HC Deb 31 March 1994 vol 240 cc947-8W
Mr. Tony Lloyd

To ask the Secretary of State for the Home Department what assessment he makes of the effectiveness of his strategy to control illegal drugs; and if he will make a statement on that strategy.

Mr. Maclean

[holding answer 30 March 1994]: The Government's strategic framework for tackling drug misuse involves simultaneous action on the following fronts.

Educating our children on the dangers of drug misuse is a vital element. The national curriculum requires schools to teach aspects of health education, including aspects of drug misuse, and the National Curriculum Council has issued detailed guidance on health education to help schools plan comprehensive programmes for all pupils aged five to 16.

The Government are committed to ensuring that, both through the national curriculum and otherwise, schools will continue to equip young people with the knowledge, skills and attitudes that they need to promote their immediate and long-term good health.

Education is being backed up by anti-drugs publicity. Since 1985 the Department of Health has spent increasing amounts on national drug prevention, information and public education campaigns. Some £5 million is being spent in 1993–94 and independent evaluation has shown that the campaigns have succeeded in raising awareness of the problem.

There have also been innovative developments in the drugs prevention field. The drugs prevention initiative was launched in 1989 as a partnership between Government and the community to promote the prevention of drug misuse. Teams are now operating in 20 locations to mobilise local communities to stop young people and others at risk from drug taking and help them realise the harmful consequences. Many successful schemes are in place—the initiative has been involved in the funding of over 900 projects.

All this project work is being evaluated—some by independent researchers—and the impact of the initiative as a whole is being assessed to determine the effectiveness of its approach and to encourage the widespread adoption of good practice.

The collective experience of the work of the 20 teams in their local community is being pulled together. This will provide valuable information about the kinds of approaches which can be effective in drugs prevention, and the factors which influence their effectiveness, on which future action can be based.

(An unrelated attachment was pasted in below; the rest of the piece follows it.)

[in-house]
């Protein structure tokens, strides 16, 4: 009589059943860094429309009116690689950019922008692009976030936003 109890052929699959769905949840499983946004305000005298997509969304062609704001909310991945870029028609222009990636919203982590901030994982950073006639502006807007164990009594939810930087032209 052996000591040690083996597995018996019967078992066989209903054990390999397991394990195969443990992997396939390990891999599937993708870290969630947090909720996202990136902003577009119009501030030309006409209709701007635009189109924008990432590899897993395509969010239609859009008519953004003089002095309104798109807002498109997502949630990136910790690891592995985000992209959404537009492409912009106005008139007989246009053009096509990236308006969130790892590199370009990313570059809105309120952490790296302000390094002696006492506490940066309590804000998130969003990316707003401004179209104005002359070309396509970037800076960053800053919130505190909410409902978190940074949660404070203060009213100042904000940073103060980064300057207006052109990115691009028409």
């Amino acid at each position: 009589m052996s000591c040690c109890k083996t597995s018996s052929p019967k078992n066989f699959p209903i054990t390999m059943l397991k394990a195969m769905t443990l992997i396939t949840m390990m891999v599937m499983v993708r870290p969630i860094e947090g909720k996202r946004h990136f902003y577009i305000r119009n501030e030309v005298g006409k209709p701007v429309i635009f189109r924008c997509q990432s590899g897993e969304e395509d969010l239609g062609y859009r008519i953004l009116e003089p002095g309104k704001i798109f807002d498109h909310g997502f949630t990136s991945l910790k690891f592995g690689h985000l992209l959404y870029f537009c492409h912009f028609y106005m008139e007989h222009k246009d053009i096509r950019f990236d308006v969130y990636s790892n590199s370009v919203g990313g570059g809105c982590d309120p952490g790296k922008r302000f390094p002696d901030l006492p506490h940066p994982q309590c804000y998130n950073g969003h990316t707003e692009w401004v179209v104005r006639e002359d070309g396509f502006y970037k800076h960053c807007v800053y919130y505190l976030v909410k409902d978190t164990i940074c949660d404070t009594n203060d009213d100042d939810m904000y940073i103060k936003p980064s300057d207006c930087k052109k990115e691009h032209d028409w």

Effective treatment and rehabilitation facilities for drug misusers are in place with £31 million allocated for drugs services in England and Wales in 1993–94.

In addition to all these measures for reducing the demand for drugs considerable effort is also being put in to reducing the supply through effective enforcement action. Police and customs continue to work hard to reduce the supply of drugs into the country with notable successes —recent seizures include 260 kg of cocaine in December and a consignment of 100 kg of cannabis in the London area.

We have made tough penalties available to the courts for use against drug traffickers—including up to life imprisonment for dealing in drugs such as heroin and cocaine.

United Kingdom laws for getting at the profits of drugs smugglers are among the toughest in the world. Legislation introduced in 1986 enables the courts to deprive drug traffickers of their profits and makes laundering of drugs money a criminal offence. Legislation has been strengthened, most recently in the Criminal Justice Act 1993. By the end of 1992 it is estimated that the courts had ordered the confiscation of drug trafficking proceeds totalling some £42.5 million.

All this comes together in a comprehensive anti-drugs strategy involving 10 Government Departments spending over £500 million a year. We have recognised the need, however, to review our strategy to ensure that the policies we are pursuing are correctly identified and are co-ordinated effectively. To this end, the establishment of the central drugs co-ordination unit was announced last December. One of the unit's main tasks is to work closely with Government Departments to ensure that drugs policies are planned, developed and implemented within a clear strategic framework. The unit's immediate task is to review our strategy on drugs and make recommendations for its improvement.